But for weblogs in general, Rob's expression of the importance of the slowness of reading is crucial:
I've known for a while that one of the powerful and particular pleasures of on-line literature is its timing - a liberation from the cycles of daily newspapers, monthly magazines, yearly novels. I've enjoyed many occasions of the Web's speed after Justin introduced me to it - confessions updated hourly, fictions that include breaking news. But Justin has now also introduced me to my first experience of Web slowness.
Rob questions the boundaries of a blog not only in time, but also in authors. Here's a sentence to go down in the annals of blogdom:
You can't be one blogger; you are always at least eight or ten bloggers.
This is a wonderful example of a review of a blog in a traditional print forum. This is a way of making non-bloggers aware of blogs, and perhaps of elevating it to a literary genre (which I think it often is, but the fact that it doesn't need to be acknowledged as such (as a novel, for instance, does) is one of its strengths) Blogs don't really need reviews, of course. Blogs need links, comments and blogrolls. It's a different system.
it policy at uib
There's a newly declared ICT strategy plan for our university, the internal magazine announces. It has "standardisation" in its title, but wonderfully, that doesn't mean everything now becomes Microsoft-standardised. No, on the contrary, open source and open standards solutions are to be given priority:
Ein skal velgja løysingar basert på open kjeldekode eller opne standardar mellom anna for å fremme konkurranse i marknaden. Spesielt viktig blir det å finne fram til eit felles ope format for dokumentutveksling. (På Høyden)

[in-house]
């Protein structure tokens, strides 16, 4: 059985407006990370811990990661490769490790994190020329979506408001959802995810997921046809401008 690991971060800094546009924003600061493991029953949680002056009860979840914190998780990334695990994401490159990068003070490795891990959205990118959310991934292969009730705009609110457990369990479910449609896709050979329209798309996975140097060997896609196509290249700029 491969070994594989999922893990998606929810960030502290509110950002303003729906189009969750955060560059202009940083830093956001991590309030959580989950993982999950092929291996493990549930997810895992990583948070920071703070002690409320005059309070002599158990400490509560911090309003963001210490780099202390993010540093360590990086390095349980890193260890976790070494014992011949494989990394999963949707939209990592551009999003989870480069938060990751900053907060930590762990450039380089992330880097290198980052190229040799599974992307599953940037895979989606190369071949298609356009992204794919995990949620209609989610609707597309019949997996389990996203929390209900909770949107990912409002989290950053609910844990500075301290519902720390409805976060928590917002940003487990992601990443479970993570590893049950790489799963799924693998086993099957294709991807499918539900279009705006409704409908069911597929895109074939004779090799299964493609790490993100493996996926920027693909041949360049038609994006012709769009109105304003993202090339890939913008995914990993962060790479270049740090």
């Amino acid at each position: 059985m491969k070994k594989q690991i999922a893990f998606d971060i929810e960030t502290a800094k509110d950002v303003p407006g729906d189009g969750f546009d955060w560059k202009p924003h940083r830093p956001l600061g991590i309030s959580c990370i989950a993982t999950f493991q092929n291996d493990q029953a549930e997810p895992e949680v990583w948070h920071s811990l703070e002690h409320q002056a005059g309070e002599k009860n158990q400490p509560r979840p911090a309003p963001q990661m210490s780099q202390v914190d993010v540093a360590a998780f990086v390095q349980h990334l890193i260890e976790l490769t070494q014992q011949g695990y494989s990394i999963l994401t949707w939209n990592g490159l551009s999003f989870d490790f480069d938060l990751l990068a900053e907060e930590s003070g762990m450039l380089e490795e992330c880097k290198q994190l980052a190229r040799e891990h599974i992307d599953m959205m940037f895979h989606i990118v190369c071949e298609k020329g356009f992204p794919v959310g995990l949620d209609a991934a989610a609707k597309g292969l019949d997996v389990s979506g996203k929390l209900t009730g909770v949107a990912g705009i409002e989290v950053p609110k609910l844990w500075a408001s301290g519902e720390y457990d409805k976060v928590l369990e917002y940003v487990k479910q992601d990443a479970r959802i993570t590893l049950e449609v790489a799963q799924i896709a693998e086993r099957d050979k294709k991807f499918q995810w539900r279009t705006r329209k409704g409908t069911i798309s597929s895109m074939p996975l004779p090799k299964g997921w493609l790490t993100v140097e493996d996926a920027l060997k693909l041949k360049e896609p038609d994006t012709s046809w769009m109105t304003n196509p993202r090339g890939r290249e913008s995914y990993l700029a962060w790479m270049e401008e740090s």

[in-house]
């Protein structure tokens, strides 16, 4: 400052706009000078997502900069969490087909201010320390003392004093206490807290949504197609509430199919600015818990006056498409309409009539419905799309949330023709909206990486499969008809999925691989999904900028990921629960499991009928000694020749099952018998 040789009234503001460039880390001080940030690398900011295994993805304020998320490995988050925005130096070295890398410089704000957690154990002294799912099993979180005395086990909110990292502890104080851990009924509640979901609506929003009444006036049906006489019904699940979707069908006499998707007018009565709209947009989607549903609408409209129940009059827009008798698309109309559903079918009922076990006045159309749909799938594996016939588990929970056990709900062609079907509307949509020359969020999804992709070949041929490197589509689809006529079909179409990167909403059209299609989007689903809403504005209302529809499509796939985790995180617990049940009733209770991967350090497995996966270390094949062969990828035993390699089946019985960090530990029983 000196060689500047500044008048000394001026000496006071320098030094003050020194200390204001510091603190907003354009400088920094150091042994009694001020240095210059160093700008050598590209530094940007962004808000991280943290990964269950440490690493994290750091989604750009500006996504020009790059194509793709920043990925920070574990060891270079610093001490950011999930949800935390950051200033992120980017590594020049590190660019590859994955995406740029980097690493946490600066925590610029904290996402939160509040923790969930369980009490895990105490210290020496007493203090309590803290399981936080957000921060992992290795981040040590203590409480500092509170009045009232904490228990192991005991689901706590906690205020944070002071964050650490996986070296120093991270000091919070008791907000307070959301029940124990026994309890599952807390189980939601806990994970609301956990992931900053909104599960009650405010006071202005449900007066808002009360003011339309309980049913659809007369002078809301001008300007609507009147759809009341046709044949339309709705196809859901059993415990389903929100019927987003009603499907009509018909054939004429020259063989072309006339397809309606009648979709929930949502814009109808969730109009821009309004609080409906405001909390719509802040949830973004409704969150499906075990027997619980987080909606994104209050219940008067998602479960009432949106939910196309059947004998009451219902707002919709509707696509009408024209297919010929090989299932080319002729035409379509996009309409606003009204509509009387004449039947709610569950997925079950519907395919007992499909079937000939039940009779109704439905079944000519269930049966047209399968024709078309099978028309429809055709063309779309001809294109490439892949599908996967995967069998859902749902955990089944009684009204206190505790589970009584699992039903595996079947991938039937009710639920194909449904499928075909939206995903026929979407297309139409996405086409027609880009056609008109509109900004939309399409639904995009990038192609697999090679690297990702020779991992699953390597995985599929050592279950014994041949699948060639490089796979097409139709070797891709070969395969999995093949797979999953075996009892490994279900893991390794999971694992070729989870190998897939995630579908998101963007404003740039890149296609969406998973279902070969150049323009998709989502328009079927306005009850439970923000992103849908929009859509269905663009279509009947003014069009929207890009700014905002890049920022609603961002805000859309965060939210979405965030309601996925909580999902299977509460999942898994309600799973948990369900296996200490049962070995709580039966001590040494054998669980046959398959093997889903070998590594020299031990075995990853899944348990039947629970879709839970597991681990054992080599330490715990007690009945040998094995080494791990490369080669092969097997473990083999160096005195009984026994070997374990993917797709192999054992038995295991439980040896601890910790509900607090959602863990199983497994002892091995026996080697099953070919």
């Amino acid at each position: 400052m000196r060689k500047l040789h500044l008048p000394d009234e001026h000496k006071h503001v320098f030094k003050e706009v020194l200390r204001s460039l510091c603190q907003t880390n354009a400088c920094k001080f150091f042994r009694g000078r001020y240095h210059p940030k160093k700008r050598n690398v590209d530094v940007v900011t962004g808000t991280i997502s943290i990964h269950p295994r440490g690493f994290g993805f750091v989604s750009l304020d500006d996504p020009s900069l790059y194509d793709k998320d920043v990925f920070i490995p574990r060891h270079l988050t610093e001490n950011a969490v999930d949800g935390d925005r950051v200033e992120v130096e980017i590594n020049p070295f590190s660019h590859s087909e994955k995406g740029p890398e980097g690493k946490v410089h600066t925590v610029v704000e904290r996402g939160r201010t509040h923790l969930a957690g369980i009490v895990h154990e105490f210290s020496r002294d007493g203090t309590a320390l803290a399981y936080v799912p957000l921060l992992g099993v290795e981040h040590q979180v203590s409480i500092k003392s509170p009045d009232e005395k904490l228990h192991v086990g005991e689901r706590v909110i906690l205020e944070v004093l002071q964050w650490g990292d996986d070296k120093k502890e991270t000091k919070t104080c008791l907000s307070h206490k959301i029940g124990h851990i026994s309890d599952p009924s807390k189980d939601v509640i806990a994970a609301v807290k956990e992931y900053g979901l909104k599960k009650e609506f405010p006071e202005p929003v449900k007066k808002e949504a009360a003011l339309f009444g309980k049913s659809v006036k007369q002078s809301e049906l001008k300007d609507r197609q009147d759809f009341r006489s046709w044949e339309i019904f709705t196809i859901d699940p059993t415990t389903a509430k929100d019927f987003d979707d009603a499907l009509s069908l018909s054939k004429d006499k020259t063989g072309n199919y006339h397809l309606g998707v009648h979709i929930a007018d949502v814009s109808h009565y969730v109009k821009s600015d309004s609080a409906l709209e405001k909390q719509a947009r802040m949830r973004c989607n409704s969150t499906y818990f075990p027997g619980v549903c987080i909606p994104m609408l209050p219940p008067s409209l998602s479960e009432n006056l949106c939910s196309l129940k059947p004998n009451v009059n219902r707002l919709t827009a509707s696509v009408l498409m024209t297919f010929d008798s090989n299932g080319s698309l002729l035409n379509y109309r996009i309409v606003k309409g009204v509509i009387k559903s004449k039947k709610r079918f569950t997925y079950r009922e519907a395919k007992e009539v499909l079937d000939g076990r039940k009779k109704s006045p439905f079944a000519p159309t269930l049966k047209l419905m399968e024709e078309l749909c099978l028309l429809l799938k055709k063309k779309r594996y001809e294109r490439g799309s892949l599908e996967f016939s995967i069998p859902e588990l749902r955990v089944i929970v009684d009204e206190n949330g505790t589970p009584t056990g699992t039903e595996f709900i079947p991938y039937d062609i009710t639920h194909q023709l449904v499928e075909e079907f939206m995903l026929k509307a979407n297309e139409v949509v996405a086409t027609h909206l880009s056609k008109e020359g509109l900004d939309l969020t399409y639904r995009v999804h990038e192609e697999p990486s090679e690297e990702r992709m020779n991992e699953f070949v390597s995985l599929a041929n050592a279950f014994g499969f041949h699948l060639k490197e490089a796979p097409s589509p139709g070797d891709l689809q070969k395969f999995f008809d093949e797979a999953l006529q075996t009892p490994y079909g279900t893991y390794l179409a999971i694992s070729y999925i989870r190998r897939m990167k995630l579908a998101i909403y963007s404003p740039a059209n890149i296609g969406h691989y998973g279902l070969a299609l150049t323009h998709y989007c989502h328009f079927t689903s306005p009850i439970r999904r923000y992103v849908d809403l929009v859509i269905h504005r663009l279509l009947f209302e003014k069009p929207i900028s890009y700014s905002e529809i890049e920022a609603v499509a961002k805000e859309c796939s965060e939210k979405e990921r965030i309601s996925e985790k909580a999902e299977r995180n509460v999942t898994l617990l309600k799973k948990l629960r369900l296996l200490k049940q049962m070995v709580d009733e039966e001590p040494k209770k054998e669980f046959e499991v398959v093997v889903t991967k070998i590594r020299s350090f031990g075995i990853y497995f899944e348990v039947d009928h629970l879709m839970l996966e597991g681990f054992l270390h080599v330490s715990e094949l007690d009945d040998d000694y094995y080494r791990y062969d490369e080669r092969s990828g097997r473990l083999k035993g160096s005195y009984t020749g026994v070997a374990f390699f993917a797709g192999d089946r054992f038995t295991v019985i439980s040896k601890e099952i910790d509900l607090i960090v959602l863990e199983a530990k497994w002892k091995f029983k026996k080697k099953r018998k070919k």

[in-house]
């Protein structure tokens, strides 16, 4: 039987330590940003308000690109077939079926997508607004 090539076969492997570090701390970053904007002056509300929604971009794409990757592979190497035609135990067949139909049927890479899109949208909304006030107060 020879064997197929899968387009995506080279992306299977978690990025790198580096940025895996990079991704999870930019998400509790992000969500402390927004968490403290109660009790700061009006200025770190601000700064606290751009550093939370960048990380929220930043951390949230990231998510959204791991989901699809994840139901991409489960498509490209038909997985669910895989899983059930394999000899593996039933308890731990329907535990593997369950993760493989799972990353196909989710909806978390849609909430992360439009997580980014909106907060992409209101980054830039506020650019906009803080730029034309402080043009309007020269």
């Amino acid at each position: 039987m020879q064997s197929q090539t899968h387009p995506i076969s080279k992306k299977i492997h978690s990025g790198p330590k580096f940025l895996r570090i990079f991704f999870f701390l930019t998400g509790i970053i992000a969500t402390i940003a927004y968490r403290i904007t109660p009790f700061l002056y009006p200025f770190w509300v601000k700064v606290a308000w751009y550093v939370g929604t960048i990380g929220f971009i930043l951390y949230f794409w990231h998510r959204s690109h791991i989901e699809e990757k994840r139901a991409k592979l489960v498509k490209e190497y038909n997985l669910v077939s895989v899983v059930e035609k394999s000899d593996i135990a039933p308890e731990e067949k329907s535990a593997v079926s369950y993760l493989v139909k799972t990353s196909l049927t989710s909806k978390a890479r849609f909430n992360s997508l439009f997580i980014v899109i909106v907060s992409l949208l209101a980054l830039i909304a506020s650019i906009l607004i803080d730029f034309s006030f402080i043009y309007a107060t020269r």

What a nice start to the day.
poems about war
david still's birthday party
Remember David Still? The virtual persona who'll let you borrow his identity? I wrote about davidstill.org last December. This morning he (or someone using his identity) sent me an invitation to his birthday party:
Cargo, an art gallery in my neighbourhood, de Realiteit (Reality) in Almere is planning a special event for my birthday.
It's on Sunday, 9th of March 2003 at 3 o'clock - there'll be refreshments and music. Several artists will be at the event, each with their own tribute to me! The art space is turning the whole thing into an art event by promoting me as a work of art or something... Have I become so important?
Don't want them to forget that I'm a real person with real friends like you. That's why I want to make sure you're on the guest list.
How could I celebrate this without you?
Please let me know that you are coming. Or just surprise me and turn up in De Realiteit!
There's a website from the apparently real art gallery Cargo backing up the invitation. I wish I lived near de Realiteit, I'd definitely go! Oh, and I do like his signature tagline: Free as freeware, human as you.
why google bought blogger.com
Wired's article on why Google might have wanted to buy Blogger may be the number one hit on Blogdex, but it's mostly speculation from someone called Chris Cleveland who worked with Pyra (owners of Blogger.com) on a developing a search engine for Blogger's blogs:
"We worked on this project for a couple of months and everything seemed to be going pretty well until about January when communication stopped," said Cleveland. "Now I know why."
Ah. Well, at least Cleveland gets some fame out of it all. Cleveland reckons that
Google will likely use Blogger to develop sophisticated searches that utilize the rich metadata inherent in the RSS feeds from weblogs: who wrote what and when, what it linked to, what linked to it and its level of popularity with Web surfers.
But Google already does that. And you can use the RSS without owning the databases, that's the whole point,isn't it? And there are so many other blogs that aren't Blogger.com blogs. It will be interesting to read the first articles about this that aren't speculations from someone who vaguely knows something that might be related.
videos of mouse demos
Look, video footage of Doug Engelbart's demonstrations of the first mouse and the graphical user interface and more, from 1968! I was amazed when I first realised how many aspects of modern computing were pioneered by Engelbart's team that early. (via Matt Kirschenbaum's blog for his Digital Media course) [update Sat night: I just saw that yesterday Mark posted some interesting comments on Engelbart and his place in the history of hypertext (I had no idea that one was either a Nelsonian or an Engelbartian at early Hypertext conferences!) and also links this same video.]